Per BBC analysis of government figures, the MND’s baseline defense budgets (excluding special supplemental budgets) for the previous five years and 2024 are listed below. (Note that the actual overall budgets, which include special budget supplementals, would be higher.)
- 2019 base budget: NTD $240.4 billion (USD $7.55 billion)
- 2020 base budget: NTD $351.2 billion (USD $11 billion)
- 2021 base budget: NTD $361.7 billion (USD $11.36 billion)
- 2022 base budget: NTD $367.6 billion (USD $11.54 billion)
- 2023 base budget: NTD $415.1 billion (USD $13 billion)
- 2024 base budget: NTD $440.6 billion (USD $13.8 billion)
These trends clearly point toward likely continued growth in defense budgets. Furthermore, the likelihood that this trend will continue is backed up by reporting on spending projections from the Executive Yuan’s Directorate-General of Budget, Accounting, and Statistics. This indicates that expected overall outlays for “military purchases” (軍購) within the budgets from 2024-2027 will be NTD $231.85 billion (USD $7.28 billion), with average annual expenditures exceeding NTD $50 billion (USD $1.57 billion)—nearly double the NTD $25.2 billion figure (USD $790 million) for 2023, and almost triple the NTD $17.9 billion (USD $560 million) figure for 2017. (These figures likely reflect spending included in the large, multi-year supplemental budget passed in late 2021, but this is unclear from the available reporting.)
The significant increases in Taiwan’s military budgets over the past five years are part of a larger trend in the Asia-Pacific region of increased attention to security issues and rising defense spending—much of this occurring in direct reaction to Beijing’s increasingly aggressive behavior towards its maritime neighbors. It is only natural that Taiwan, as the state most directly threatened by potential PRC aggression, would also be seeking to build up its own military capabilities as a precautionary measure. There remain, however, a number of questions about the direction and scale of Taiwan’s defense spending.
Although the proposed new figures for 2024 (including supplemental spending) would reportedly bring Taiwan’s overall military spending to approximately 2.5 percent of GDP, many sympathetic foreign critics maintain that Taiwan’s defense budget needs to be raised even further. For example, Mark Esper, a former US Secretary of Defense during the Trump Administration, has recently commented that Taiwan’s overall defense budget should be raised to a benchmark over 3 percent of GDP. Questions also remain regarding the focus of the ROC armed forces, in terms of both force structure and strategic orientation. Comments by Taiwan government officials on the 2024 budget noted that, due to the increasing disparity in scale and capabilities between PRC and ROC forces, future acquisitions would increasingly emphasize “asymmetric operations” (不對稱作戰). This indicates that policymakers are increasingly adopting at least the language of an “asymmetric” defense approach—however that may be defined—although the extent to which such ideas actually permeate force structure and strategy remain an open question.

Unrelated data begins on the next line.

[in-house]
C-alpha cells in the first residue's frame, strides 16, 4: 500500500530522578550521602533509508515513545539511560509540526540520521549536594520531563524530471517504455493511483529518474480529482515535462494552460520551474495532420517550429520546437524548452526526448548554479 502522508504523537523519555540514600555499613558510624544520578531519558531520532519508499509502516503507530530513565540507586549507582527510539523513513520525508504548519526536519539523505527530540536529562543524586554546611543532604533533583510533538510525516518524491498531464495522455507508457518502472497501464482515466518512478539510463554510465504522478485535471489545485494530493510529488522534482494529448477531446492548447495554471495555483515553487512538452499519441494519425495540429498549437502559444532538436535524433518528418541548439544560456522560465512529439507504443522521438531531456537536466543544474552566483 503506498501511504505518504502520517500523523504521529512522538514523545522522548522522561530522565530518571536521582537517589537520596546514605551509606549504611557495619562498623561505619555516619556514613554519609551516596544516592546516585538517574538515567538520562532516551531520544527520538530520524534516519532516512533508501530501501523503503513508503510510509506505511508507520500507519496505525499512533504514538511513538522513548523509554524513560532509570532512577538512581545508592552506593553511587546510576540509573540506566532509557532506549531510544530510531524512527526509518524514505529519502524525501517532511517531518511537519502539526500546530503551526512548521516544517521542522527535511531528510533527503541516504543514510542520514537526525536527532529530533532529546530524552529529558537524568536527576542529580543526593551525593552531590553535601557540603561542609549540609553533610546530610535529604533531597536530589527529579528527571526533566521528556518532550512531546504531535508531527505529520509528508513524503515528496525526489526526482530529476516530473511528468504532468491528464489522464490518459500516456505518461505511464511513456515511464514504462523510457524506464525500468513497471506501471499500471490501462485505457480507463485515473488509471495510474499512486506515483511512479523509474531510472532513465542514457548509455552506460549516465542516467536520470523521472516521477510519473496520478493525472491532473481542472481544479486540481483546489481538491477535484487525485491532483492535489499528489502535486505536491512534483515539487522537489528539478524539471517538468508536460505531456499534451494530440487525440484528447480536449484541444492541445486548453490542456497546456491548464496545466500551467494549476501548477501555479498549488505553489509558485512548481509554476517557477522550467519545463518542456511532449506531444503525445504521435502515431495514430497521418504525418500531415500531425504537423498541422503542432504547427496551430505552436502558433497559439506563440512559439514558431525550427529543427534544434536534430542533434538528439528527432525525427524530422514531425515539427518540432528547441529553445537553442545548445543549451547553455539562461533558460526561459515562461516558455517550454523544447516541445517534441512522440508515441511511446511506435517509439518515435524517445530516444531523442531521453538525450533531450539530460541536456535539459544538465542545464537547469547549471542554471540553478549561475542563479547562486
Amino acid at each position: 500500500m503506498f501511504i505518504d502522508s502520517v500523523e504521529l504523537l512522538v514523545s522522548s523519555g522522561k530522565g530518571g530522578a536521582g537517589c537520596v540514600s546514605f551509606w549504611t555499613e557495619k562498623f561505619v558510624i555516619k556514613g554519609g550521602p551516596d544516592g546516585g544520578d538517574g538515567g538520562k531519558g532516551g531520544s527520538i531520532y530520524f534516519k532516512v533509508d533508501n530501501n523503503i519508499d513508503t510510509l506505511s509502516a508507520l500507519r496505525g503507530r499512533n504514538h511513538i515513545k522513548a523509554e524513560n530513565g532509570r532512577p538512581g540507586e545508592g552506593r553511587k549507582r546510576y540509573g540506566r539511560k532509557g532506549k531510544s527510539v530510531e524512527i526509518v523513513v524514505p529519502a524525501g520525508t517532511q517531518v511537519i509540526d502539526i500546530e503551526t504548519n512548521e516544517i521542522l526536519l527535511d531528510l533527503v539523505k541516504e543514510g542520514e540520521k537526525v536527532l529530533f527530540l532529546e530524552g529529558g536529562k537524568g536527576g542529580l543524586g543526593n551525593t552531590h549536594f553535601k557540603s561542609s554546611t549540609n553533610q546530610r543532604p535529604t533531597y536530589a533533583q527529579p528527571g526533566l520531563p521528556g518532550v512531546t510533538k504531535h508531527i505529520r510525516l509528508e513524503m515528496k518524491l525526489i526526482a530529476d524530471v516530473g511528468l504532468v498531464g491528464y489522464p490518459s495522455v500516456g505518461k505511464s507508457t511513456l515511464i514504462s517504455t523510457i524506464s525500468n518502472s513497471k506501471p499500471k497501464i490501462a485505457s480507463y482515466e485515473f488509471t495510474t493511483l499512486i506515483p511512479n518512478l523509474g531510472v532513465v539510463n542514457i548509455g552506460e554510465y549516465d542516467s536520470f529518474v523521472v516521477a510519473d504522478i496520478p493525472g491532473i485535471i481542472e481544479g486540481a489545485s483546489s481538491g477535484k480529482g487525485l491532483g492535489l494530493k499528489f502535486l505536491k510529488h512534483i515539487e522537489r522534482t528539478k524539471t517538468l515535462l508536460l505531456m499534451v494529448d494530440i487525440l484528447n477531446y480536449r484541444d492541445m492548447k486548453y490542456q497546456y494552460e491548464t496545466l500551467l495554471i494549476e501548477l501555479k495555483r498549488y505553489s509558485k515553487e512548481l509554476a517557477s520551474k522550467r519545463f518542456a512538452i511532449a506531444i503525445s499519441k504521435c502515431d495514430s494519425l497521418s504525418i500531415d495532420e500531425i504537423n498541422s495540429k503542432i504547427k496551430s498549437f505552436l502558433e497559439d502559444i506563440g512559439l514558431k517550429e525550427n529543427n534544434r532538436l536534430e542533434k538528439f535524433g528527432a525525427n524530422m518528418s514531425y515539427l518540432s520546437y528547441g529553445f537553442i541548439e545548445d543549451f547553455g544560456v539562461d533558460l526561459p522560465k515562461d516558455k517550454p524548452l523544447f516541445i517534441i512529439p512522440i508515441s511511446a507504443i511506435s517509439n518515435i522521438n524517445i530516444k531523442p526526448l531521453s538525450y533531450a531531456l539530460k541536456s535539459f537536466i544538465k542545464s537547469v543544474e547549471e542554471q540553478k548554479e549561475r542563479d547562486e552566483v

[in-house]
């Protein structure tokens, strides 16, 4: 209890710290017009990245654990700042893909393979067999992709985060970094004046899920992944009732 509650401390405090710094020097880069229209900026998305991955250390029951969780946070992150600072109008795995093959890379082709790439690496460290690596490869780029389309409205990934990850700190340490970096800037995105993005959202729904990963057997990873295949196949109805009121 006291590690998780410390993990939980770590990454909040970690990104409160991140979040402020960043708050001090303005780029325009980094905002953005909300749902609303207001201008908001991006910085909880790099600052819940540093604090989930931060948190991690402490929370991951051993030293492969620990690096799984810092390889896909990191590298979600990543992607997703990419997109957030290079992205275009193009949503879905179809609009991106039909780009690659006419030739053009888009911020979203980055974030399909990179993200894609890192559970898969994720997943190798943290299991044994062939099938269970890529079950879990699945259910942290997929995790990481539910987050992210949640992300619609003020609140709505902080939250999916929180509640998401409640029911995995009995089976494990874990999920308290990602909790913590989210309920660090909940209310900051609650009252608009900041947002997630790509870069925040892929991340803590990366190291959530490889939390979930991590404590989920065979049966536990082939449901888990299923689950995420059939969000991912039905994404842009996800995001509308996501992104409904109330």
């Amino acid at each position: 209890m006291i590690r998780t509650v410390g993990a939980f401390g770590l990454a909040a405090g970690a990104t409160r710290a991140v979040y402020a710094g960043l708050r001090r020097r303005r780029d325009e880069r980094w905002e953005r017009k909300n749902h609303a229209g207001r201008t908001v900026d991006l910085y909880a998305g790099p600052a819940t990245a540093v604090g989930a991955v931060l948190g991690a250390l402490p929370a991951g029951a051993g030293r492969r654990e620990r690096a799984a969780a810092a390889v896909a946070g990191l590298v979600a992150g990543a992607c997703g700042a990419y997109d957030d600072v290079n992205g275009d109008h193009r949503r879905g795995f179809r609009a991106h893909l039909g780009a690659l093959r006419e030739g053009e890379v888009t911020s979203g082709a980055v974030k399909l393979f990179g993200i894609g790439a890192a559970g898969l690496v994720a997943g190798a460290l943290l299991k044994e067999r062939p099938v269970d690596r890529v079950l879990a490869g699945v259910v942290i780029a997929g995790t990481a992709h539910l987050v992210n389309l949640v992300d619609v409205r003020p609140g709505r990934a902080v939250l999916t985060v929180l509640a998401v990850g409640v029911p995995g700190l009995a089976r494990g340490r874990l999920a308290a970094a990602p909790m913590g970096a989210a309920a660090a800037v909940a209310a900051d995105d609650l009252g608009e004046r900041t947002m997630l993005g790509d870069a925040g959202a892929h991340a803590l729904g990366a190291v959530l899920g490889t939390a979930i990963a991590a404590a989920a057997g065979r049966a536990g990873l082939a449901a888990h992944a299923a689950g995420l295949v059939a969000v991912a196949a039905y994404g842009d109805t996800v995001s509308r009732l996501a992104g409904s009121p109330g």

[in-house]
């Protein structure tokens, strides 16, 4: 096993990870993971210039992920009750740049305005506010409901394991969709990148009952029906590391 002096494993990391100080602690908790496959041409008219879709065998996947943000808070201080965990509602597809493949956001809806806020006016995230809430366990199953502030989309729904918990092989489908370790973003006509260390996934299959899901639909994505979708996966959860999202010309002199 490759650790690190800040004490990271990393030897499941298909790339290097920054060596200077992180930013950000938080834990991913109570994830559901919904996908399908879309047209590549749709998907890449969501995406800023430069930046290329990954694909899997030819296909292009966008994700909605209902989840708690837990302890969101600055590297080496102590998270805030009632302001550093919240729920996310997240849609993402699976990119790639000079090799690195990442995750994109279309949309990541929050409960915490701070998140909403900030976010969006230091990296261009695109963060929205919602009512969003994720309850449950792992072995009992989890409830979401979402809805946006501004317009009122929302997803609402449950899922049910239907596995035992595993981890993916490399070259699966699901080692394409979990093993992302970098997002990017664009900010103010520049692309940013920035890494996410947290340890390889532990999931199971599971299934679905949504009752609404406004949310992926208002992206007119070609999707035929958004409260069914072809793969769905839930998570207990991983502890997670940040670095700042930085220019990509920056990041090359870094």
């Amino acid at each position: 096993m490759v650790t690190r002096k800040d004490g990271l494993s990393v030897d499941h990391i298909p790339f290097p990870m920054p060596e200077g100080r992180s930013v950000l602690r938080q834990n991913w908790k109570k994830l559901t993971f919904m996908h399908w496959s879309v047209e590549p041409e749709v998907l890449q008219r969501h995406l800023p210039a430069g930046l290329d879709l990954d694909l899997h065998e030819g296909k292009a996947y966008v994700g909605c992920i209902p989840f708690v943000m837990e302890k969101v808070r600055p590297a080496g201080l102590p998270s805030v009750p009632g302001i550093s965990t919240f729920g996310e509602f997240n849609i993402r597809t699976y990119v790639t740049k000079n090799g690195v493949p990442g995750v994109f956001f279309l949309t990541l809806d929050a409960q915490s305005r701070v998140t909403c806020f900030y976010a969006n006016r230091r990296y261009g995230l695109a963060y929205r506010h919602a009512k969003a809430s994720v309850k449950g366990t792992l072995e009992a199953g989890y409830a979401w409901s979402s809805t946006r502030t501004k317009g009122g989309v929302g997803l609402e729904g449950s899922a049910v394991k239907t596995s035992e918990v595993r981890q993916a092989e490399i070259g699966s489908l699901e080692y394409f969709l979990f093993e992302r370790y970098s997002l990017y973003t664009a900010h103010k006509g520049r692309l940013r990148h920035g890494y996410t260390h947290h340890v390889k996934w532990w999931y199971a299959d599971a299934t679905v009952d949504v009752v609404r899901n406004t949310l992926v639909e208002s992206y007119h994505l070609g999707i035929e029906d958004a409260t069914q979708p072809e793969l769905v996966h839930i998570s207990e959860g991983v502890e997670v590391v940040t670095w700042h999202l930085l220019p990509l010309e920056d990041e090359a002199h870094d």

The course of Taiwan’s domestic politics will also play a role. Current DPP presidential candidate Lai Ching-te (賴清德) has clearly signaled continuity with the policies of the Tsai Administration, and defense budgets would likely see continued growth under a future Taiwan government in which the DPP continued to hold both the executive and a majority position in the legislature. By contrast, the defense priorities of the other three figures in the presidential race—Kuomintang (KMT, 國民黨) candidate Hou You-yi (侯友宜), Taiwan People’s Party (TPP, 台灣民眾黨) candidate Ko Wen-je (柯文哲), and independent candidate Kuo Tai-ming (郭台銘)—are less clear, but tend to emphasize seeking better relations with the PRC rather than increased military investments.  As is the case with many other critical areas of policy, the future of Taiwan’s defense spending may be dependent on the outcome of Taiwan’s presidential and legislative elections in January 2024.
The main point: In late August, the Tsai Administration announced a proposed 2024 defense budget of NTD $606.8 billion (approximately USD $19.1 billion), including both the baseline budget and expected supplemental spending. This would represent a 7.7 percent increase from the previous year, and would reportedly bring Taiwan’s overall defense spending to approximately 2.5 percent of GDP. This continues a trend in significantly increased defense spending from 2020 to the present. However, debates continue regarding both the necessary scale of Taiwan’s defense spending, as well as the focus of that spending on weapons acquisitions and other programs.
 For further discussions on the debate within Taiwan defense policy circles regarding either “asymmetry” or a more conventional approach, see GTI’s panel discussion event “Taiwan’s 2021 Quadrennial Defense Review and the Direction of Taiwan’s Defense Strategy” (June 30, 2021). See also: John Dotson, “Taiwan’s New Weapons Acquisitions and the Continuing Debate Over Defense Strategy,” Global Taiwan Brief (August 25, 2021).
 The three opposition candidates have adopted varying positions on defense policy, most of which are vaguer than the position of continuity adopted by Lai Ching-te. After the promulgation of the new defense budget in August, Hou You-yi stated that he did not object to the budget increases, but blamed the DPP for elevated cross-Strait tensions, and indicated that improved cross-Strait relations would allow for the budget to be “flexibly adjusted” (彈性調整). Kuo Tai-ming has spoken little about military affairs, stressing instead his initiatives for peace with the PRC. Ko Wen-je’s defense policy statements have been vague, although he has expressed support for raising defense spending to 3 percent of GDP and reforming the conscription system.